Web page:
Earlier this summer, I joined a CSA program with Warner Farms to start incorporating more fresh veggies into my diet. I absolutely loved it. Each week I picked up my farm share, I felt like a contestant on the Food Network show "Chopped", receiving a "mystery box" full of ingredients. I was challenged each week to use all the fresh produce in meals that both myself and husband would enjoy. The farm share really sparked my creativity and fueled my growing passion of cooking.

I knew I'd be receiving lots of vegetables I hadn't tried before. I grew up a pretty picky eater, which was one of the reasons I was struggling to get good nutrition into my diet. When I joined the CSA, I made a commitment to myself to stay open minded and try everything it had to offer. One of the first strange ingredients we got were beets.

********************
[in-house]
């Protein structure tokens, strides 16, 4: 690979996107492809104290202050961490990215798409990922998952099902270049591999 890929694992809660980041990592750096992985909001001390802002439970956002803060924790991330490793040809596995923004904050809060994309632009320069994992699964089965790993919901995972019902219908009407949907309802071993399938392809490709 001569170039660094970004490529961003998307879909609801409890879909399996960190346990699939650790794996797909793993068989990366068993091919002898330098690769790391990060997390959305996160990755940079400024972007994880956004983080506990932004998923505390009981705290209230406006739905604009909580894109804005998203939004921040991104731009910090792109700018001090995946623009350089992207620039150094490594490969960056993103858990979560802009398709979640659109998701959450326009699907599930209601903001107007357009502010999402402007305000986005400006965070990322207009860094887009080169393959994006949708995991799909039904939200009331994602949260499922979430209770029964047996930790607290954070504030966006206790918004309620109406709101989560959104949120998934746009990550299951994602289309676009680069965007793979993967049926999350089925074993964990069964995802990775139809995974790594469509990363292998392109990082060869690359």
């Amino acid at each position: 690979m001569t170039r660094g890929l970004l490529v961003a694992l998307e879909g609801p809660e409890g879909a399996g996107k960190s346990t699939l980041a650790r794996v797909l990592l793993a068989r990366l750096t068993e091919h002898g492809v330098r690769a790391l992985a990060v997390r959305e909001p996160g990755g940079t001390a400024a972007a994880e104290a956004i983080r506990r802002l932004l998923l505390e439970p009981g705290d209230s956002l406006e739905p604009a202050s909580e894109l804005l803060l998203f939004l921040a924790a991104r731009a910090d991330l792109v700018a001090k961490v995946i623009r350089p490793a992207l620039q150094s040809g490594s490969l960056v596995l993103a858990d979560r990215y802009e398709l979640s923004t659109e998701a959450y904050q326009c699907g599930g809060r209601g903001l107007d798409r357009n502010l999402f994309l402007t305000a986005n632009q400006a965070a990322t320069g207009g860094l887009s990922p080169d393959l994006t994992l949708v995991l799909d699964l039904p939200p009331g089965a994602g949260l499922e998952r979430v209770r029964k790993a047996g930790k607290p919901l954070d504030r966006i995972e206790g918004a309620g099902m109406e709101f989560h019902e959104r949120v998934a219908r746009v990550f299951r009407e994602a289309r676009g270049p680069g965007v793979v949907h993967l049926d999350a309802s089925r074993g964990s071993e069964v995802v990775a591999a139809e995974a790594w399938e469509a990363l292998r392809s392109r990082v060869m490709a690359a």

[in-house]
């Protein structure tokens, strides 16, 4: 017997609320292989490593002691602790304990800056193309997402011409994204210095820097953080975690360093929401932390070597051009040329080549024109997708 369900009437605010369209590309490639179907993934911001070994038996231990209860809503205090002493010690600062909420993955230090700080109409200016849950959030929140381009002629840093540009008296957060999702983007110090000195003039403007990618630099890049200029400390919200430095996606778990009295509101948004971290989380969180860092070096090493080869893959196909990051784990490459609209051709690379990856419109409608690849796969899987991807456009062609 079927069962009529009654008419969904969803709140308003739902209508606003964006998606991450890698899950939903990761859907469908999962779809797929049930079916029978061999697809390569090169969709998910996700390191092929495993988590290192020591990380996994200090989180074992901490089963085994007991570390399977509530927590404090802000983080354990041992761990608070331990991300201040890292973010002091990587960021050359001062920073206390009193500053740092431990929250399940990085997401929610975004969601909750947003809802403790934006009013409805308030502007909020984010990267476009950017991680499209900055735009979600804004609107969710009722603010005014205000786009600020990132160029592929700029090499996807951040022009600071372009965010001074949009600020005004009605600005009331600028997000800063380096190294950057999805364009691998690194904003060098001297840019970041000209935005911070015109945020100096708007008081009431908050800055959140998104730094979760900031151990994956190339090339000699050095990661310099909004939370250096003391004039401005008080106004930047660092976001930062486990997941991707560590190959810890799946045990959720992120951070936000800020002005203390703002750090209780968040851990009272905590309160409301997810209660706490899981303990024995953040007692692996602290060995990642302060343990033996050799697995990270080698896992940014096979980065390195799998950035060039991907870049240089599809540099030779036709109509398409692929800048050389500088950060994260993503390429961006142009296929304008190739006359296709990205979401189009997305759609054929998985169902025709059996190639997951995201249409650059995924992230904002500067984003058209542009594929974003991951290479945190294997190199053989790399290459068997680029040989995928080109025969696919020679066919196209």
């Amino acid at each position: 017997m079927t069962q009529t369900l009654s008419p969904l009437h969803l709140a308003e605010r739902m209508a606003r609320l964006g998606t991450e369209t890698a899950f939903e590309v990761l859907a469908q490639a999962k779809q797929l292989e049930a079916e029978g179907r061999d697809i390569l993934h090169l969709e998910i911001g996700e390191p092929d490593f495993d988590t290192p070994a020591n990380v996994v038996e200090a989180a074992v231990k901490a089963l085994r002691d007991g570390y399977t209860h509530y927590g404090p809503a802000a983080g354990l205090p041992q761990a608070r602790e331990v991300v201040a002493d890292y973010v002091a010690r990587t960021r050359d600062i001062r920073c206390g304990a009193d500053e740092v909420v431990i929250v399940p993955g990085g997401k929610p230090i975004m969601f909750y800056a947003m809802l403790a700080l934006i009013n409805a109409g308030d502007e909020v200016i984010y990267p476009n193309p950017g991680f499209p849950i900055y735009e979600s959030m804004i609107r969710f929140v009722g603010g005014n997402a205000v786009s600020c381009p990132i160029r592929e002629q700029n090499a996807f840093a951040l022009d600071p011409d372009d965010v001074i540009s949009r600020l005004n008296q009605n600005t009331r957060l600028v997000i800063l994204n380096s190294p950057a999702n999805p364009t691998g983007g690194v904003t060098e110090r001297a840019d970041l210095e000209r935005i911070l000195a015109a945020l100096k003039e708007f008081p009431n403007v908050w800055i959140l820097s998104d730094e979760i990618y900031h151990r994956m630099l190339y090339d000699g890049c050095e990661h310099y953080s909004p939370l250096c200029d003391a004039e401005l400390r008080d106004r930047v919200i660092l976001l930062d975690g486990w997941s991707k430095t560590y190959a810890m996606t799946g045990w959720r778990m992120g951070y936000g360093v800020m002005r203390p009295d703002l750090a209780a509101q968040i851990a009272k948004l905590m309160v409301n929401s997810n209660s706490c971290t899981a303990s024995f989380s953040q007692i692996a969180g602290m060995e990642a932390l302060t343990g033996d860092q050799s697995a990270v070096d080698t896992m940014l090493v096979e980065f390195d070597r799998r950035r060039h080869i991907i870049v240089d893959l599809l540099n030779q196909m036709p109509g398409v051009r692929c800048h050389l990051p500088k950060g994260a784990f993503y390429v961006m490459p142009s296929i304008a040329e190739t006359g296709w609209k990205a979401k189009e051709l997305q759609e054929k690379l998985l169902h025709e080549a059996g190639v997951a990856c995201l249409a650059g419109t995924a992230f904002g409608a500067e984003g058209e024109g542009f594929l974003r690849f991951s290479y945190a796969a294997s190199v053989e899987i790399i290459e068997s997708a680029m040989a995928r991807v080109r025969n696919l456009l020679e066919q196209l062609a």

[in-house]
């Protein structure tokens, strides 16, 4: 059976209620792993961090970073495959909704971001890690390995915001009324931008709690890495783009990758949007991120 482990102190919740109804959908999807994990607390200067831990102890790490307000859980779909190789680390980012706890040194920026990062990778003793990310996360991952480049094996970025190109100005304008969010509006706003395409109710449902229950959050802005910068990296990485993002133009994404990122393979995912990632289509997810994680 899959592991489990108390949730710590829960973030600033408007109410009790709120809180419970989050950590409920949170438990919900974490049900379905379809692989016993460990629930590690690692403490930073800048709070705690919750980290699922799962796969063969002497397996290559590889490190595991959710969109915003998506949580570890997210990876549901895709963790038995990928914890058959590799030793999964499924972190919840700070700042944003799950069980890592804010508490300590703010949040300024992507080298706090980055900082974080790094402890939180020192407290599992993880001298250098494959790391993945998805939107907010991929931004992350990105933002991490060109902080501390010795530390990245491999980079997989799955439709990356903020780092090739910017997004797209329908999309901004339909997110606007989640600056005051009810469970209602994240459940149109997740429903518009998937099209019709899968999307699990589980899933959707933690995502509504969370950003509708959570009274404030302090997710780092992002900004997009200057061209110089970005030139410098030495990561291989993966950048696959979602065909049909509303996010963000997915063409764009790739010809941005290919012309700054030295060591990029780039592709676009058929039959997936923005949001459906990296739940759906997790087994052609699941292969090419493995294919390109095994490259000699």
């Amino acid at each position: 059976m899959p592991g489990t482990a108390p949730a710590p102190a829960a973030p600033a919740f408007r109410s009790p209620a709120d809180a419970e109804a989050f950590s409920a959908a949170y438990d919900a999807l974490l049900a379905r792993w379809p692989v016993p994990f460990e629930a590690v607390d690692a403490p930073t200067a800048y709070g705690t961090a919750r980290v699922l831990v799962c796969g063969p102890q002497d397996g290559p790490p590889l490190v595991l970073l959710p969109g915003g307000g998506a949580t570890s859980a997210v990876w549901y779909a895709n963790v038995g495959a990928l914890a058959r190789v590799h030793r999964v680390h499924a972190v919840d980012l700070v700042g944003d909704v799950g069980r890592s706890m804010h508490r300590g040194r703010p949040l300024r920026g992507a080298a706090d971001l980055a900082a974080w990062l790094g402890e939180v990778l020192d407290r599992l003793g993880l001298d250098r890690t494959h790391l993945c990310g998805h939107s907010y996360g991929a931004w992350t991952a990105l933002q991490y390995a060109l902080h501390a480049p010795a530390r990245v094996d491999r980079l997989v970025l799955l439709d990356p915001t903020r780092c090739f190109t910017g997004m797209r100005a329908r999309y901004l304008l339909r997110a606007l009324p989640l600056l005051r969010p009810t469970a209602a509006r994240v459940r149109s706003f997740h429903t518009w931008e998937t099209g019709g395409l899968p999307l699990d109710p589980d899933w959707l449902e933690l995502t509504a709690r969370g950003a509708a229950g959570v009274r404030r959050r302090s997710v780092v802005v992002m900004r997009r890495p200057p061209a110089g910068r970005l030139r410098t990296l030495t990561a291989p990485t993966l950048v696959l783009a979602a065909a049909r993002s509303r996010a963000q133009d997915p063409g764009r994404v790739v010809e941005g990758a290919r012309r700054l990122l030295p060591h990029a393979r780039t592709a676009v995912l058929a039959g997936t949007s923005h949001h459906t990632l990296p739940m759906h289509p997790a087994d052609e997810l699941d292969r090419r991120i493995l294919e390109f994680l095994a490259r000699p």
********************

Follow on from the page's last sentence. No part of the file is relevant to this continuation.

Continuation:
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Warner Farms sent out a weekly newsletter and this week they included few recipes to give us ideas how to use our beets. A link to  Minimalist Baker's Roasted Beet Hummus drew me with beautiful photography, capturing the bright pink hue of the hummus off set by the orange carrots and green cucumbers. It looks absolutely gorgeous and I just had to try it for myself.

I explored her site and found it was filled with lots of amazing and simple recipes. She also had another thing that caught my attention, food photography e-courses and blogging resources. I'd taken several photography classes in high school and already considered it to be a hobby of mine, but needed some refreshers along with some food styling tips. The cost of the class was the best $19.99 I spent in a long time. It planted the seeds for this very here food blog!

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While the farm share sparked my creativity with cooking, Minimalist Baker rekindled my interest in photography. The two passions came together serendipitously with this here recipe. It only seemed right I feature it as my first post.

So without further adieu, lets talk about roasted beet hummus!